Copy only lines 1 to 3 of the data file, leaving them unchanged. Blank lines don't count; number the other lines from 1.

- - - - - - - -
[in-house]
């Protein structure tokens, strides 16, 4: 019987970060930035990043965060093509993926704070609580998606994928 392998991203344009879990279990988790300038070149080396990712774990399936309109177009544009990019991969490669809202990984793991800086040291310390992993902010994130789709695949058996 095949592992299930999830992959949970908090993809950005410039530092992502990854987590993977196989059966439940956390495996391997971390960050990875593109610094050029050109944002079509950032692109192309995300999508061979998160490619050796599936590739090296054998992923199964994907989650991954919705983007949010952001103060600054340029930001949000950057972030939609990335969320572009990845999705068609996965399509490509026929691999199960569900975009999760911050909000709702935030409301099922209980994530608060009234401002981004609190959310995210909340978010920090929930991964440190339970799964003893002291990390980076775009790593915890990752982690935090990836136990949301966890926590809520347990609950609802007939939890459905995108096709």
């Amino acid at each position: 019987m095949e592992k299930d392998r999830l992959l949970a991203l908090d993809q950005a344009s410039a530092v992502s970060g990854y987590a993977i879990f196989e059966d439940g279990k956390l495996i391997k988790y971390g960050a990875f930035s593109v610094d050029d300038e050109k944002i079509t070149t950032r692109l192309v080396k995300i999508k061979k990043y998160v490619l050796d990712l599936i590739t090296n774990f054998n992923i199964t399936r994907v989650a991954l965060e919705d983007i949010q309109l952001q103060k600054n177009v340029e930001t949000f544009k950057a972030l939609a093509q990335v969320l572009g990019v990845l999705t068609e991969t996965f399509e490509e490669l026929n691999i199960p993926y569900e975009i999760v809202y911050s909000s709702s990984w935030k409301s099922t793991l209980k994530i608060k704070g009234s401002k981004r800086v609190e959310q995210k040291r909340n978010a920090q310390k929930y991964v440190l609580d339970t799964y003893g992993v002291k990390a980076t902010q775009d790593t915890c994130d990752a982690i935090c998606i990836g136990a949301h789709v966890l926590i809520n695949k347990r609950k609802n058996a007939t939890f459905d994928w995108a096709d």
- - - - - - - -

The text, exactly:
[in-house]
């Protein structure tokens, strides 16, 4: 019987970060930035990043965060093509993926704070609580998606994928 392998991203344009879990279990988790300038070149080396990712774990399936309109177009544009990019991969490669809202990984793991800086040291310390992993902010994130789709695949058996 095949592992299930999830992959949970908090993809950005410039530092992502990854987590993977196989059966439940956390495996391997971390960050990875593109610094050029050109944002079509950032692109192309995300999508061979998160490619050796599936590739090296054998992923199964994907989650991954919705983007949010952001103060600054340029930001949000950057972030939609990335969320572009990845999705068609996965399509490509026929691999199960569900975009999760911050909000709702935030409301099922209980994530608060009234401002981004609190959310995210909340978010920090929930991964440190339970799964003893002291990390980076775009790593915890990752982690935090990836136990949301966890926590809520347990609950609802007939939890459905995108096709």
């Amino acid at each position: 019987m095949e592992k299930d392998r999830l992959l949970a991203l908090d993809q950005a344009s410039a530092v992502s970060g990854y987590a993977i879990f196989e059966d439940g279990k956390l495996i391997k988790y971390g960050a990875f930035s593109v610094d050029d300038e050109k944002i079509t070149t950032r692109l192309v080396k995300i999508k061979k990043y998160v490619l050796d990712l599936i590739t090296n774990f054998n992923i199964t399936r994907v989650a991954l965060e919705d983007i949010q309109l952001q103060k600054n177009v340029e930001t949000f544009k950057a972030l939609a093509q990335v969320l572009g990019v990845l999705t068609e991969t996965f399509e490509e490669l026929n691999i199960p993926y569900e975009i999760v809202y911050s909000s709702s990984w935030k409301s099922t793991l209980k994530i608060k704070g009234s401002k981004r800086v609190e959310q995210k040291r909340n978010a920090q310390k929930y991964v440190l609580d339970t799964y003893g992993v002291k990390a980076t902010q775009d790593t915890c994130d990752a982690i935090c998606i990836g136990a949301h789709v966890l926590i809520n695949k347990r609950k609802n058996a007939t939890f459905d994928w995108a096709d």